On the Road To Bethlehem

John Aves
Near Bethlehem Checkpoint
Sunday, 14 December, 2003

"Where do you come from?" the question comes.  "Norwich in England," I say and for a moment there is a brief flicker of recognition in his eyes.  Perhaps he’s been there or has a relative in England but there is no time to talk; other cars in the line are pressing their urgency to get through.  The passport is handed back by the Israeli soldier who appears all of 18 years old.  We drive through the checkpoint after our normal ritual of approximately three quarters of an hour queuing.  That’s on a good day.

The above means that I have just come though the main checkpoint from Jerusalem to Bethlehem, crossing from Israel proper to the West Bank.  I have made the crossing several times now in a private car and sometimes I return by foot through the checkpoint on the way back to Jerusalem.  On waiting to get through, I am confronted by the sight of tired Palestinian working men trying to return to Bethlehem.  Taxis can only go to one side of the checkpoint and these men must walk through before grabbing another taxi on the other side.  In the queue, I stand waiting to be beckoned.  I place my rucksack under the metal detector, empty out my mobile phone, wallet, etc. and walk through before picking them up on the other side.  Then I am face to face with a soldier holding his gun, looking again at my passport.  Subjects of Her Britannic Majesty are treated lightly, usually with a grim smile and even the occassional "have a good day."  But I have also seen people greeted with arguments and a certain amount of brow beating.  My stomach churns and memories return of passing through places like this when travelling into East Berlin 25 years ago, before the wall fell.

Travelling into Bethlehem from the checkpoint, I pick up a taxi driving the straight road into town.  Suddenly the car swerves away from the main road, for up front are ugly concrete blocks and armed Israeli soldiers again.  If I weren’t in the Middle East, I could hardly guess that somewhere in the middle of this is Rachel’s tomb.  Rachel was the wife of Jacob and mother of Joseph and Benjamin.  The tomb is a shrine, sacred to Jews but also revered by Christians and Muslims. So revered is she that, though well into Bethlehem, the area is to be annexed and become part of Jerusalem some six miles away.  The action will cut off some 500 people from Bethlehem and deny access to the adjoining Islamic cemetery.  There is even talk of a special Jewish religious school being established.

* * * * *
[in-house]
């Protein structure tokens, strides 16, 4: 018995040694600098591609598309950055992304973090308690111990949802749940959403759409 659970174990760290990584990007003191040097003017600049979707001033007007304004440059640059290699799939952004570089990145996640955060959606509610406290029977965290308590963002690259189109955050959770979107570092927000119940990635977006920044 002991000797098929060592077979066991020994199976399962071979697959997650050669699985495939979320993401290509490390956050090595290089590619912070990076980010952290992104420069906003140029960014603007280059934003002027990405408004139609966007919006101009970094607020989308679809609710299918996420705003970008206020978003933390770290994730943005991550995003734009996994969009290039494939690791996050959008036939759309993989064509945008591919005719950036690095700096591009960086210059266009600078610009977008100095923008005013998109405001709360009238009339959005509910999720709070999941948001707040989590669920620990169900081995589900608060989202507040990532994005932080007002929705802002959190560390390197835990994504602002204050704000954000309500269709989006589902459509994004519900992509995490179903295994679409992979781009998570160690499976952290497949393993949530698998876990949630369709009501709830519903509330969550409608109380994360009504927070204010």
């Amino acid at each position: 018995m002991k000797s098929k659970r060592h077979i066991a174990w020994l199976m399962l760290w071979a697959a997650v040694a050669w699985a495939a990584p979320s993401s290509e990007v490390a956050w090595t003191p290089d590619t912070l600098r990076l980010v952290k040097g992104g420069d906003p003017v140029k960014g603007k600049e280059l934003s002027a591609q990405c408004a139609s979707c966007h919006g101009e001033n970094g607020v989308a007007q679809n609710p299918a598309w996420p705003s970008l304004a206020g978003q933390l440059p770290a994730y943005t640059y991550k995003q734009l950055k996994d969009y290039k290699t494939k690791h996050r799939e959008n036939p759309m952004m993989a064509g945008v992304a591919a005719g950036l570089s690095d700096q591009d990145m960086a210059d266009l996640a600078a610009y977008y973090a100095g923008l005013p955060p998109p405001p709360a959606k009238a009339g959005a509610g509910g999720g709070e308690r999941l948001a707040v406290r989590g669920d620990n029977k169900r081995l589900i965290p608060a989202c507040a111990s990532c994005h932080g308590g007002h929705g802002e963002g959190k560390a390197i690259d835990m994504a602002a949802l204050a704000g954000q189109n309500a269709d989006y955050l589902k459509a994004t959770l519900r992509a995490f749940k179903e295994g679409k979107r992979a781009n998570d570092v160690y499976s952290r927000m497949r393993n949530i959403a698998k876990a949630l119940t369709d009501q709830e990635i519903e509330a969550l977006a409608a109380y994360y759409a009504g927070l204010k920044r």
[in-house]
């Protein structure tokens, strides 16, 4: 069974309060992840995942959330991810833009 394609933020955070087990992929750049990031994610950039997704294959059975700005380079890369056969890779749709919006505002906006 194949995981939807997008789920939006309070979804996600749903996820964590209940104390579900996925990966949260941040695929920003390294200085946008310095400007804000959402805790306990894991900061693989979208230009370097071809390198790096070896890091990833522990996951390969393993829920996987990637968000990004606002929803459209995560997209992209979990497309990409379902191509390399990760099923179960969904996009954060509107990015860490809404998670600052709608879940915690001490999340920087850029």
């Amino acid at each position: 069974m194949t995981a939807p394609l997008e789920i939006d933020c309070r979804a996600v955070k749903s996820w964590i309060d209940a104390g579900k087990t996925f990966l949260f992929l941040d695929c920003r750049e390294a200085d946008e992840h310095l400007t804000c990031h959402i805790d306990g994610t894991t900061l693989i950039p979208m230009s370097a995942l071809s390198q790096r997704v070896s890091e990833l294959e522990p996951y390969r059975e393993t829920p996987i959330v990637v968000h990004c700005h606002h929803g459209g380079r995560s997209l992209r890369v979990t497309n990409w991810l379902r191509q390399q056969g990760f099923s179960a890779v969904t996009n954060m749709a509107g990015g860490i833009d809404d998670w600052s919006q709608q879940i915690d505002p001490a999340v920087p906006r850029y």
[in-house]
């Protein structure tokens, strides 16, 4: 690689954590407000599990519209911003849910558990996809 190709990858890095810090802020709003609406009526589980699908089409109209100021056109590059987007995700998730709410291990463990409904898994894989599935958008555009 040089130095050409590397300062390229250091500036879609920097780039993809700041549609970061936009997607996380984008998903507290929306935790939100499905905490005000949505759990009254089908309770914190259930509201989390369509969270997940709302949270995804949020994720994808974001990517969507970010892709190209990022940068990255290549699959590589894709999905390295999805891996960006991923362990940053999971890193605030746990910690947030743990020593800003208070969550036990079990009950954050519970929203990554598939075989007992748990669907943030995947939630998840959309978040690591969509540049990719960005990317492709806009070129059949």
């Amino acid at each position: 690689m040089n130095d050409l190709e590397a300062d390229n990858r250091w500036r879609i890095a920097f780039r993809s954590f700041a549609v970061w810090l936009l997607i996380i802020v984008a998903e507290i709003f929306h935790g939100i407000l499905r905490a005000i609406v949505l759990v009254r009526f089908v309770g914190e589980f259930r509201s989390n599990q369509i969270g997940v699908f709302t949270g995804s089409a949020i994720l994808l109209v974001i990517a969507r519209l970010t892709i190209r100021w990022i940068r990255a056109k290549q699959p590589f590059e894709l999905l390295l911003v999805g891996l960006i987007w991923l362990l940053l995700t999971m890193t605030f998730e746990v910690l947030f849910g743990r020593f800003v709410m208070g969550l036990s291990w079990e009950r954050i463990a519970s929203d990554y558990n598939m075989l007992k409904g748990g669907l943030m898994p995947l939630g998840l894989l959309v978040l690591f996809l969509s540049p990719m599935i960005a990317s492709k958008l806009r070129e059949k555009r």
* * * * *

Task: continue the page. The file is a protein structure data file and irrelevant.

Doing the wide tour to navigate around the shrine, we return to the main street and yet another roadblock, marking the start of the Palestinian Authority’s area.  Two Palestinian soldiers, without getting out of their chairs, wave us through into the teeming market shopping area.  In moments I am in Manger Square, before the Church of the Nativity.  Given the intifada, and the gauntlet of soldiers, I’m not surprised that it’s empty of tourists, except for two film crews documenting their absence and the boarded up shops.  Bethlehem is on the verge of economic collapse, with 60% of the population unemployed.  The town’s mayor, Hanna Nasser, has said that the Israeli closures and checkpoints have turned Bethlehem into a "ghetto".  Apart from religious celebrations, things are to be subdued this Christmas season.  There is only one Christmas tree tastefully decorated in the adjoining Peace centre, an electronic Father Christmas bawling out carols and a few lights.

Such restraint naturally attracts me, the average clergyman, who bemoans each year the commercialisation of Christmas.  But lest I think in the midst of so much violence  that Christians come out of this at all well, my guide book reminds me that in 1984 there were running battles between Armenian and Greek Orthodox monks over the cleaning of the church.  I have also seen the thick steel door which divides Greek Orthodox parts of the church from the Catholic.

I am left reflecting sadly that at least under the Roman occupation Mary and Joseph got into Bethlehem.  Under present circumstances, I wonder if they would have made it.  Into the mood of pessimism these familiar words come back to give hope:

For lo! the days are hastening on,
By prophet bards foretold
When, with the ever circling years
Comes round the age of gold;
When peace shall over all the earth
Its ancient splendours fling,
And the whole earth send back the song
Which now the angels sing!

Wishing you all a peaceful Christmas.

Canon John is the priest in charge of St Giles in Norwich and on a sabbatical  working for the World Council of Churches as an Ecumenical Accompanier in Israel and Palestine